So. I’m very hopeful about the UK’s first nappy-recycling centre which opened last week in the West Midlands, with four more due to open over the next four years.  They’ll also recycle adult incontinence pads and sanitary towels, collectively known as AHPs (Absorbent Hygiene Products). Knowaste, the company behind the centre, “will use state-of-the-art technology to recycle AHPs, sterilising and separating the materials to recover plastic and fibre that can then be used for making new products, such as roof tiles or plastic components and fibre based construction and commercial tubes”, says the Guardian. The centre will recycle roughly one fifth of the UK’s AHPs, collecting from nurseries, hospitals and public washrooms.

The glaring omission here is obviously the vast majority of nappies which get disposed of at home and which therefore won’t be collected by Knowaste for recycling. Which makes me think how wonderful it would be if alongside our kitchen waste blue bin, garden waste brown bin and standard green recycling box, we were to start seeing nappy-recycling boxes as part of residential recycling.

Yes, it would be great if we could avoid the production and disposal of the waste material in the first place, but given that cloth has trouble taking off even among the most well-meaning of people, allowing parents an option B which doesn’t ask anything of their wallet and which slots neatly into a collection system which is already in place and perfectly adhered to seems like it could be second best. Still madness, but realistically something to be hopeful about.

 

August 23, 2011

Secret London Garden #7: Wilton Estate Orchard, Wilton Way

by growingpeople

The  longer I do this urban food growing thing, the more I find going on. Which makes sense obviously, but I never cease to be amazed by the range and scale of the projects that communities are setting up. The Wilton Estate Orchard (which also includes a sizeable vegetable garden) comprises 7 types of apple, pear and plum trees and is the result of  a collaboration between the Wilton Estate Tenants and Residents Association (WETRA), Hackney Homes and the London Orchard Project. This fairly recent charity, founded in 2009, partners up with local authorities and community groups, helping residents set up orchards as well as providing the training they need to maintain and harvest them – their website informs us that in the past London was full of orchards: hospitals, universities, prisons and other institutions each had their own, meeting all their fruit needs.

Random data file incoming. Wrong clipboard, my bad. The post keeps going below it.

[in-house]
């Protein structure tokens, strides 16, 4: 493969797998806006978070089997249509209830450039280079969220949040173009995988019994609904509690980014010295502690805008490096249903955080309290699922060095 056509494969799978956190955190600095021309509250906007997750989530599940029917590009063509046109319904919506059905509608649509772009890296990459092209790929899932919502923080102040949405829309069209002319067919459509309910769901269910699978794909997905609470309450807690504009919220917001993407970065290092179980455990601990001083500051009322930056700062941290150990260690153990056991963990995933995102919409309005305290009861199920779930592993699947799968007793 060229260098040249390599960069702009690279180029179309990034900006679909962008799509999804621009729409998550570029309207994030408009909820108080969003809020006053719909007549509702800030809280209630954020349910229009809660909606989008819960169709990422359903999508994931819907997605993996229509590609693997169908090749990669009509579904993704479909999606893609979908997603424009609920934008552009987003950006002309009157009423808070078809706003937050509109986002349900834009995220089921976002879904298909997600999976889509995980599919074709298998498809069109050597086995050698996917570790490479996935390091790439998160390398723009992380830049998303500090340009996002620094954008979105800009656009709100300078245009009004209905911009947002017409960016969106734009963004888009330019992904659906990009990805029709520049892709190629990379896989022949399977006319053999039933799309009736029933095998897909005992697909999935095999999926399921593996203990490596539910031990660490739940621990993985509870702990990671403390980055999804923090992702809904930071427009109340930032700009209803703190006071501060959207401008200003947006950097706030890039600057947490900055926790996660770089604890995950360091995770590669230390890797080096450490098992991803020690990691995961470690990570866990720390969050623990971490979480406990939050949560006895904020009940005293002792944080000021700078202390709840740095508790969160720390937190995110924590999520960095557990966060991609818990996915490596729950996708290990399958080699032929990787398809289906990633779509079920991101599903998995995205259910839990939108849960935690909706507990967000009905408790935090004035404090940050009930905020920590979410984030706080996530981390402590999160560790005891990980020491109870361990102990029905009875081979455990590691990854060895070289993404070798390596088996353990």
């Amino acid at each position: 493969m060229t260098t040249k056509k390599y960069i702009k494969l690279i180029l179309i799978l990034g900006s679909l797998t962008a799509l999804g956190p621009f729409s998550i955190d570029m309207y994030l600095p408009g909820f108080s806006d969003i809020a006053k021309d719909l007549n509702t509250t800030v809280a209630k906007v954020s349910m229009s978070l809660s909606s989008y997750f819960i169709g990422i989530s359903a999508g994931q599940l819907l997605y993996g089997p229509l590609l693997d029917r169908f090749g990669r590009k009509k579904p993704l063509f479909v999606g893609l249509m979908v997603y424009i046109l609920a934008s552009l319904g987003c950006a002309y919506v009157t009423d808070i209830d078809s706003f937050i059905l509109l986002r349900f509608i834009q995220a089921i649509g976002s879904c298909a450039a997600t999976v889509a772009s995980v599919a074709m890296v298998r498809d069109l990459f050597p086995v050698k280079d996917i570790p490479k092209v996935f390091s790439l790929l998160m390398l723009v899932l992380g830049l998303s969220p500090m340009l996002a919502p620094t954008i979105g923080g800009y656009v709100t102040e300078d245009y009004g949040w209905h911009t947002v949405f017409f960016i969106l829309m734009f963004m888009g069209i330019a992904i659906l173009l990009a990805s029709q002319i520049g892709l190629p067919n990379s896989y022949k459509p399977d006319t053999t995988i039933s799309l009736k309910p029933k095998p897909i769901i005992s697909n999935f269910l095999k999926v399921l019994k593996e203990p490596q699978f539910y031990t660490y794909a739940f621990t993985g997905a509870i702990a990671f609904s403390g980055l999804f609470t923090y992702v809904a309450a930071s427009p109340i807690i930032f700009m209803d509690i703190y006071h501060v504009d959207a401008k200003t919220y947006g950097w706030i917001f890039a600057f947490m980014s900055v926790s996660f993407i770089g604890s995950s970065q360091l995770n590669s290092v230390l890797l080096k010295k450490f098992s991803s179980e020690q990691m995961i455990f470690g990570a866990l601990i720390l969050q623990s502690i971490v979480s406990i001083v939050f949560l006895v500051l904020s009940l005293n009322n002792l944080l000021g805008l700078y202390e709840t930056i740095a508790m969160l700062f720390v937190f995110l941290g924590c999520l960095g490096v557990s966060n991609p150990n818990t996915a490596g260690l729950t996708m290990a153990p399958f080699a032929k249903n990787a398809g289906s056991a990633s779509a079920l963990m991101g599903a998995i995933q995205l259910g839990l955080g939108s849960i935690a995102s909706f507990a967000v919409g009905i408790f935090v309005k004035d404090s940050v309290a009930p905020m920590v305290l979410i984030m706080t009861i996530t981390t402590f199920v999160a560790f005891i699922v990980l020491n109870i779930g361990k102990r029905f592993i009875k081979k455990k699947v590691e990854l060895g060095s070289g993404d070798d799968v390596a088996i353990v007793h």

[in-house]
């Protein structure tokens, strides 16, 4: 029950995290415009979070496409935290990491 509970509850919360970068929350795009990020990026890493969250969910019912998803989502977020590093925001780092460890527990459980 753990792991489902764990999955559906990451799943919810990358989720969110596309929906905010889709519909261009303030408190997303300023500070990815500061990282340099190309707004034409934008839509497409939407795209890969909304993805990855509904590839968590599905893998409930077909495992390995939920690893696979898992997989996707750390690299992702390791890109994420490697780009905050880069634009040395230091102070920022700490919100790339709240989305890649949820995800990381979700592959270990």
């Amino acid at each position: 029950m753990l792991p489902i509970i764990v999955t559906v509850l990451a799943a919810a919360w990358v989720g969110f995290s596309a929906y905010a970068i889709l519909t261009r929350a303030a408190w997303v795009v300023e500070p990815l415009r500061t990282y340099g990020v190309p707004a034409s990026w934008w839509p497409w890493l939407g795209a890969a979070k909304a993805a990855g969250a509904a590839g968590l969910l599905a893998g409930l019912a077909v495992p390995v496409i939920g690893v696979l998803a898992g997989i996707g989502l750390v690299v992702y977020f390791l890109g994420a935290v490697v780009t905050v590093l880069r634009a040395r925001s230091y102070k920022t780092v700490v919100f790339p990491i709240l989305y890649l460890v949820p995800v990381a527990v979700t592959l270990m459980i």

The orchard is located on an unlikely bit of green space running along the corner of Forest Road and Greenwood Road.  What’s nice is that there’s nothing very secret about it at all, it’s right there, opposite the rather good pub and the Costcutter, and yet I bet most people who walk past it daily don’t realise what it is. Heading into the estate you’ll find the slightly more secretive and very lovely vegetable garden which is maintained by the young residents.

June 21, 2011

This week I like

by growingpeople

Digby Road, Homerton

This new-build 14-storey residential project opposite Homerton Overground station takes its undulating triangular shape from that of the previously derelict site it sits on.  The building will aim to operate on 20% renewal energy, is entirely clad in heat-retaining terracotta, boasts a continuous garden roof, two external green walls, (visible from all over Hackney), community garden, playground, rain water recycling system and there are plans in place  for a biomass boiler community heating scheme.

 

 

 

 

 

 

 

 

 

 

 

Bottle-cap gardening

I don’t actually  like  this, because the idea that you would pay £1.22 plus postage for soil or that there’s even a market for this is completely depressing, but corporate bandwagon aside, this is a cute way of illustrating that you can grow stuff anywhere, and it would be a fun project to try with my students  (using soil from umm, the ground , and not mail-order from Japan).


Whirligro | vertical plant grower

These are great, although the £80 (plus £20 postage) price tag is a little OTT and I’m sure there must be a way of making one yourself. But for those who can afford it, they combine good design and space saving for both indoor and outdoor gardening.

April 24, 2011

Secret London Garden #1: The Scented Petal Garden, Wilton Way

by growingpeople

Starting off a new series of posts on London’s hidden green spaces is the Scented Petal Garden, situated within the grounds of Boscobel House on Royal Oak Road but best viewed from the pavement of Wilton Way (particularly on a sunny afternoon when the south-facing garden is bathed in light).

(l) a unicow, a penguin and flying fish watch over the garden, (r) Petra and one not very helpful helper